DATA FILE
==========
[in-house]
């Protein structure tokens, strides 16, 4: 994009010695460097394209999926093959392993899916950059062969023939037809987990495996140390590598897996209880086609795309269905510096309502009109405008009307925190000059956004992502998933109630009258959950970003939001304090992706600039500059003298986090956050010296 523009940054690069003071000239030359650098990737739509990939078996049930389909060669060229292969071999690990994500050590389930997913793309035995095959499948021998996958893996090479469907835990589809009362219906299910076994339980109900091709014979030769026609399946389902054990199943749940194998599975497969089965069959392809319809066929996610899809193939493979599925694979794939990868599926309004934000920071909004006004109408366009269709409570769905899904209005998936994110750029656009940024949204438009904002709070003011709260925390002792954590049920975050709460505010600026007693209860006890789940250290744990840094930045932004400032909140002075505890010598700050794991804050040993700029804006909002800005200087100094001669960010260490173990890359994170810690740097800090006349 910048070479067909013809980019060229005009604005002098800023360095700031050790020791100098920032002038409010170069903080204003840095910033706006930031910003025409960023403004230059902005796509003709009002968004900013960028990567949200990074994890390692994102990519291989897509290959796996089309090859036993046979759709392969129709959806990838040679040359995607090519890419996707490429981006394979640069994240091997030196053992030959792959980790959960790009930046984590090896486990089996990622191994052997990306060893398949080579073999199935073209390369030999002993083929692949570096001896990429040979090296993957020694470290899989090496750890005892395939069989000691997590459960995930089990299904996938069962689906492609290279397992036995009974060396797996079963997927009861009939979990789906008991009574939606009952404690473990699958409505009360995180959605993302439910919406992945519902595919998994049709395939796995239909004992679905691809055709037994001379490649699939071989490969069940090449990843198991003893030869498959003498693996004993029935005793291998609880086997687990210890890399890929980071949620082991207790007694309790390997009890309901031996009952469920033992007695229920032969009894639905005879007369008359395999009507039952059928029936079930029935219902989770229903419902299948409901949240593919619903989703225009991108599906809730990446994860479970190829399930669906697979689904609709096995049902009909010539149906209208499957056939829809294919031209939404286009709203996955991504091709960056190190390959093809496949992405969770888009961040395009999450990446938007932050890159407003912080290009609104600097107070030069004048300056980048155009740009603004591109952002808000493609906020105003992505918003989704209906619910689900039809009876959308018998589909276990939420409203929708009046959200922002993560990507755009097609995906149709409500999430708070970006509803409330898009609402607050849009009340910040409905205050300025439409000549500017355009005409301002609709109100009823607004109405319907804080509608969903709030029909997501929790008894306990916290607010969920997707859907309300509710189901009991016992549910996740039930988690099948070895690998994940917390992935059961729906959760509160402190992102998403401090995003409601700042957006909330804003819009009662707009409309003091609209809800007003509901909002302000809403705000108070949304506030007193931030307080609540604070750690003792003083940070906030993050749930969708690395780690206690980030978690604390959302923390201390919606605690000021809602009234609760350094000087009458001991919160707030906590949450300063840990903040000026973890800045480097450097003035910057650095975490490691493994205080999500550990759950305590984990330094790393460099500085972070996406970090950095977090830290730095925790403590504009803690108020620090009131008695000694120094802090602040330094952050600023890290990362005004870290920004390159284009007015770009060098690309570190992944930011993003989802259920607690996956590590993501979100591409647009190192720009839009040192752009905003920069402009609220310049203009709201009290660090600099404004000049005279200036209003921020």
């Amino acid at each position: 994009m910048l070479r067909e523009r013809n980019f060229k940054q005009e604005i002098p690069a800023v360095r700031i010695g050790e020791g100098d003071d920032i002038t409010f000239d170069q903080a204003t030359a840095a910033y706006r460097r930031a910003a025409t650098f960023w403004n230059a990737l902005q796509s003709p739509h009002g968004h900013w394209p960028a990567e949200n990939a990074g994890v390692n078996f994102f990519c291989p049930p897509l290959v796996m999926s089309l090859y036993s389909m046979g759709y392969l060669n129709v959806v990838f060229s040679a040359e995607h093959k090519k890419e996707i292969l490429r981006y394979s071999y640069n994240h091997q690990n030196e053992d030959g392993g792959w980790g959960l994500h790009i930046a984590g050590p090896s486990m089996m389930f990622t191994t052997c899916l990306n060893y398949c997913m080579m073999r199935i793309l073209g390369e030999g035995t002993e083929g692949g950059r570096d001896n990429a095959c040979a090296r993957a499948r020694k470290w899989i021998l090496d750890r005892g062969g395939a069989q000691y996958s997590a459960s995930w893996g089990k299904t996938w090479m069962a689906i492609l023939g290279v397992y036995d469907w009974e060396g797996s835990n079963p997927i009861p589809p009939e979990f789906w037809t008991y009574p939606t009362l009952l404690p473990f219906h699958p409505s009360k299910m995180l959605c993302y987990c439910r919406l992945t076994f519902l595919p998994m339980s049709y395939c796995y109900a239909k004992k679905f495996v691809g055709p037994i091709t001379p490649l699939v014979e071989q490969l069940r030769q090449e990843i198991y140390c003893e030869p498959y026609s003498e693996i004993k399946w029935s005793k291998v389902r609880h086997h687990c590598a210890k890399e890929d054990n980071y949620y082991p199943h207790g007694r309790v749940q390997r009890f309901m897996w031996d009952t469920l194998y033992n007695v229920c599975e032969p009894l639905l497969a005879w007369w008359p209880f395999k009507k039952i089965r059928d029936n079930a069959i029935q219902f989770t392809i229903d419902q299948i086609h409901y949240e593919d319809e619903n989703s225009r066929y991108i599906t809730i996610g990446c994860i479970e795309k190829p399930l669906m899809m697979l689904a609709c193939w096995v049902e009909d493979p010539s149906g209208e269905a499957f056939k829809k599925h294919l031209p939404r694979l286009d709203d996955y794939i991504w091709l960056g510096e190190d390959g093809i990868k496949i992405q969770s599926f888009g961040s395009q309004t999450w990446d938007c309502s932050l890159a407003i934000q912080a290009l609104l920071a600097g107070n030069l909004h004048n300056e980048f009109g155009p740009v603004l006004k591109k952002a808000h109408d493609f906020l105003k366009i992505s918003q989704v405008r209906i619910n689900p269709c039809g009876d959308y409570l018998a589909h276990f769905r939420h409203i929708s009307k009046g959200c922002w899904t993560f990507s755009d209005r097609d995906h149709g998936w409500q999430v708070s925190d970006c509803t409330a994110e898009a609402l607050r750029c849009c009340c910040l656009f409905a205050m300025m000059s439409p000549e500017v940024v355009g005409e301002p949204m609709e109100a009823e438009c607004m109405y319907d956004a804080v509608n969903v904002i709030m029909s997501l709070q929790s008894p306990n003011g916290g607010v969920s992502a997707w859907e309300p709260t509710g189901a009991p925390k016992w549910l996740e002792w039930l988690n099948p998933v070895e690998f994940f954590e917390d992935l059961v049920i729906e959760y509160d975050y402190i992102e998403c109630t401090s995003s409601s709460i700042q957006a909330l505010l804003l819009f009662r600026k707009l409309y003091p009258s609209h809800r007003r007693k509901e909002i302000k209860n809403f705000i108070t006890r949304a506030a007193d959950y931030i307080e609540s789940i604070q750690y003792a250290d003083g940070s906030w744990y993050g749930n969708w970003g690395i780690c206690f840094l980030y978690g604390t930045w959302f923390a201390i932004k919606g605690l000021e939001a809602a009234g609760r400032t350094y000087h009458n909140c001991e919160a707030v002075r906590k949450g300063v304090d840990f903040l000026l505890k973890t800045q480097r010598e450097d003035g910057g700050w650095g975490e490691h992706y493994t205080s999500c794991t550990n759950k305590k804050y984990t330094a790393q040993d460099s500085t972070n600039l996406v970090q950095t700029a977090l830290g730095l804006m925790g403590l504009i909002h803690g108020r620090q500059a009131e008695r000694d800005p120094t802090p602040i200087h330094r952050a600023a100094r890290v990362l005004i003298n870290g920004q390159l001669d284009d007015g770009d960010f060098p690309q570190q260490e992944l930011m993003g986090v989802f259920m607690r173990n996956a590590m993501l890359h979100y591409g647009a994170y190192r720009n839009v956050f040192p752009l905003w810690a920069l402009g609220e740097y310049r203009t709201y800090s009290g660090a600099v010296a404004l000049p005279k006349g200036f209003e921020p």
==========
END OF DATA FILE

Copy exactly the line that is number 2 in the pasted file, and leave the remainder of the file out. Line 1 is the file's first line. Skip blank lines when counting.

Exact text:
């Protein structure tokens, strides 16, 4: 994009010695460097394209999926093959392993899916950059062969023939037809987990495996140390590598897996209880086609795309269905510096309502009109405008009307925190000059956004992502998933109630009258959950970003939001304090992706600039500059003298986090956050010296 523009940054690069003071000239030359650098990737739509990939078996049930389909060669060229292969071999690990994500050590389930997913793309035995095959499948021998996958893996090479469907835990589809009362219906299910076994339980109900091709014979030769026609399946389902054990199943749940194998599975497969089965069959392809319809066929996610899809193939493979599925694979794939990868599926309004934000920071909004006004109408366009269709409570769905899904209005998936994110750029656009940024949204438009904002709070003011709260925390002792954590049920975050709460505010600026007693209860006890789940250290744990840094930045932004400032909140002075505890010598700050794991804050040993700029804006909002800005200087100094001669960010260490173990890359994170810690740097800090006349 910048070479067909013809980019060229005009604005002098800023360095700031050790020791100098920032002038409010170069903080204003840095910033706006930031910003025409960023403004230059902005796509003709009002968004900013960028990567949200990074994890390692994102990519291989897509290959796996089309090859036993046979759709392969129709959806990838040679040359995607090519890419996707490429981006394979640069994240091997030196053992030959792959980790959960790009930046984590090896486990089996990622191994052997990306060893398949080579073999199935073209390369030999002993083929692949570096001896990429040979090296993957020694470290899989090496750890005892395939069989000691997590459960995930089990299904996938069962689906492609290279397992036995009974060396797996079963997927009861009939979990789906008991009574939606009952404690473990699958409505009360995180959605993302439910919406992945519902595919998994049709395939796995239909004992679905691809055709037994001379490649699939071989490969069940090449990843198991003893030869498959003498693996004993029935005793291998609880086997687990210890890399890929980071949620082991207790007694309790390997009890309901031996009952469920033992007695229920032969009894639905005879007369008359395999009507039952059928029936079930029935219902989770229903419902299948409901949240593919619903989703225009991108599906809730990446994860479970190829399930669906697979689904609709096995049902009909010539149906209208499957056939829809294919031209939404286009709203996955991504091709960056190190390959093809496949992405969770888009961040395009999450990446938007932050890159407003912080290009609104600097107070030069004048300056980048155009740009603004591109952002808000493609906020105003992505918003989704209906619910689900039809009876959308018998589909276990939420409203929708009046959200922002993560990507755009097609995906149709409500999430708070970006509803409330898009609402607050849009009340910040409905205050300025439409000549500017355009005409301002609709109100009823607004109405319907804080509608969903709030029909997501929790008894306990916290607010969920997707859907309300509710189901009991016992549910996740039930988690099948070895690998994940917390992935059961729906959760509160402190992102998403401090995003409601700042957006909330804003819009009662707009409309003091609209809800007003509901909002302000809403705000108070949304506030007193931030307080609540604070750690003792003083940070906030993050749930969708690395780690206690980030978690604390959302923390201390919606605690000021809602009234609760350094000087009458001991919160707030906590949450300063840990903040000026973890800045480097450097003035910057650095975490490691493994205080999500550990759950305590984990330094790393460099500085972070996406970090950095977090830290730095925790403590504009803690108020620090009131008695000694120094802090602040330094952050600023890290990362005004870290920004390159284009007015770009060098690309570190992944930011993003989802259920607690996956590590993501979100591409647009190192720009839009040192752009905003920069402009609220310049203009709201009290660090600099404004000049005279200036209003921020």